“Gravel is such a critical issue. Gravel is unambiguously an essential product, but it also has really serious health and safety implications,” said Janet Ballantyne, a member of the advocacy group Rocky View Gravel Watch.
Rocky View Council gave a third reading to rezone lands along the road based on aggregate applications at a meeting on Tuesday, July 25.
Rocky View Gravel Watch had been actively trying to appeal to council to create an aggregate resource policy (ARP) for the safety of residents, before the approval of new gravel pits.
Ballantyne said she is concerned that Rocky View council has placed to much power in aggregate companies in allowing them to attempt to set health and safety standards for the community, before creating an ARP.
“Gravel pits should be located to minimize the impact on residents, that’s one of the big points we have to make,” said Ballantyne.
The approval brings the total to four aggregate pits owned by Summit Aggregates, Lafarge Canada, McNair Sand and Gravel and the already operational Hillstone Aggregates spread along Big Hill Springs Road.
“The health risks and the traffic issues risks are so high. It makes sense to locate gravel pits where they won’t have negative impacts on the people who live in the county,” said Ballantyne.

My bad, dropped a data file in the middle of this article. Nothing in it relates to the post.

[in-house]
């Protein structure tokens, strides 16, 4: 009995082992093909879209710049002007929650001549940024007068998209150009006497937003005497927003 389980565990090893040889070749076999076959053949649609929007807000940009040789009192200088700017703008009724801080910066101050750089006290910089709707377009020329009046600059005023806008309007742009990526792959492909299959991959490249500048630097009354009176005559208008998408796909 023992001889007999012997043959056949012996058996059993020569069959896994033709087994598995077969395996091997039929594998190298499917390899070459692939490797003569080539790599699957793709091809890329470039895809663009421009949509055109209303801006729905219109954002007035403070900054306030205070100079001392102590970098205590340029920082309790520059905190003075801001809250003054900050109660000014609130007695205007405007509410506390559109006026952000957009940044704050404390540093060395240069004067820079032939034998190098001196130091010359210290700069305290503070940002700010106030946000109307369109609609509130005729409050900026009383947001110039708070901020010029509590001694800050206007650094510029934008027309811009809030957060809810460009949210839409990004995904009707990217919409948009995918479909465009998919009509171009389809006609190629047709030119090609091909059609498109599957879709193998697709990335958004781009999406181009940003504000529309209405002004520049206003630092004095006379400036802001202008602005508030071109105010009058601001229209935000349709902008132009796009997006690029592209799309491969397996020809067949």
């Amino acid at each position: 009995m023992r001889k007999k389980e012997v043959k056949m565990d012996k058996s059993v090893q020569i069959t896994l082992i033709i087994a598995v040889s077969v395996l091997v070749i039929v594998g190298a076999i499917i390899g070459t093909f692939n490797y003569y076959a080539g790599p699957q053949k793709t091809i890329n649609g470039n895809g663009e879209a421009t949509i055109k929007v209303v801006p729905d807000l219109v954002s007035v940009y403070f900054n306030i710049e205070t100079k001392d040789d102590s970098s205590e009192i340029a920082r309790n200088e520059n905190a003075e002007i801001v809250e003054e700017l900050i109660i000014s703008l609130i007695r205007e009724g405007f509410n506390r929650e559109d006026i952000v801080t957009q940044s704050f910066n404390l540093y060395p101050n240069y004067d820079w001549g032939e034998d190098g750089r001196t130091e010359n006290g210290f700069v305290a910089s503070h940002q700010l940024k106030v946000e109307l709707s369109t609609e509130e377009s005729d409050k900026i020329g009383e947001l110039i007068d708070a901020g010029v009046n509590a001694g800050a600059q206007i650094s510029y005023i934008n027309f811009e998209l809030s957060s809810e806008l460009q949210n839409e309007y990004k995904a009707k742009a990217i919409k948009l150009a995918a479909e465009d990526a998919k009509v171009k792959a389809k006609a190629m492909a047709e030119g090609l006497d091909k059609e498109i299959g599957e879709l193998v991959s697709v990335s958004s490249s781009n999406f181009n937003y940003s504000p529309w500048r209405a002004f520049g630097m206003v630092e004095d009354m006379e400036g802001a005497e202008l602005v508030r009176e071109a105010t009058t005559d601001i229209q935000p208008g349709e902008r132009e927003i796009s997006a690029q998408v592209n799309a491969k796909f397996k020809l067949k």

These approvals have moved forward despite the lack of an active ARP in place for the county.
“For the county to push forward knowing that in a relatively short order they will have an ARP in place, makes no sense in caring about and being responsible for residents,” said Ballantyne.
The ARP will potentially not to be released and adopted until March 2018.
“I’m incredibly disappointed in the country, because the county should be concerned in protecting the health and safety of it’s residents, not in facilitating the gravel companies,” said Ballantyne.
The master site development plan has yet to be released for the recently approved aggregate sites, and Ballantyne said that this provides county council and Rocky View residents a chance to speak up with safety apprehensions.
“One of the real concerns is how they’re rushing didn’t have the ability to look at the technical studies, without being able to see the technical studies there’s was no way to confirm if the staffs assessment is correct,” said Ballantyne.
A freedom of information act request was the only option for the watchdog group to receive this information, but the technical study was not made available in time for the group.
“Residents lack that sense of confidence that the conclusions that are being drawn are valid,” said Ballantyne.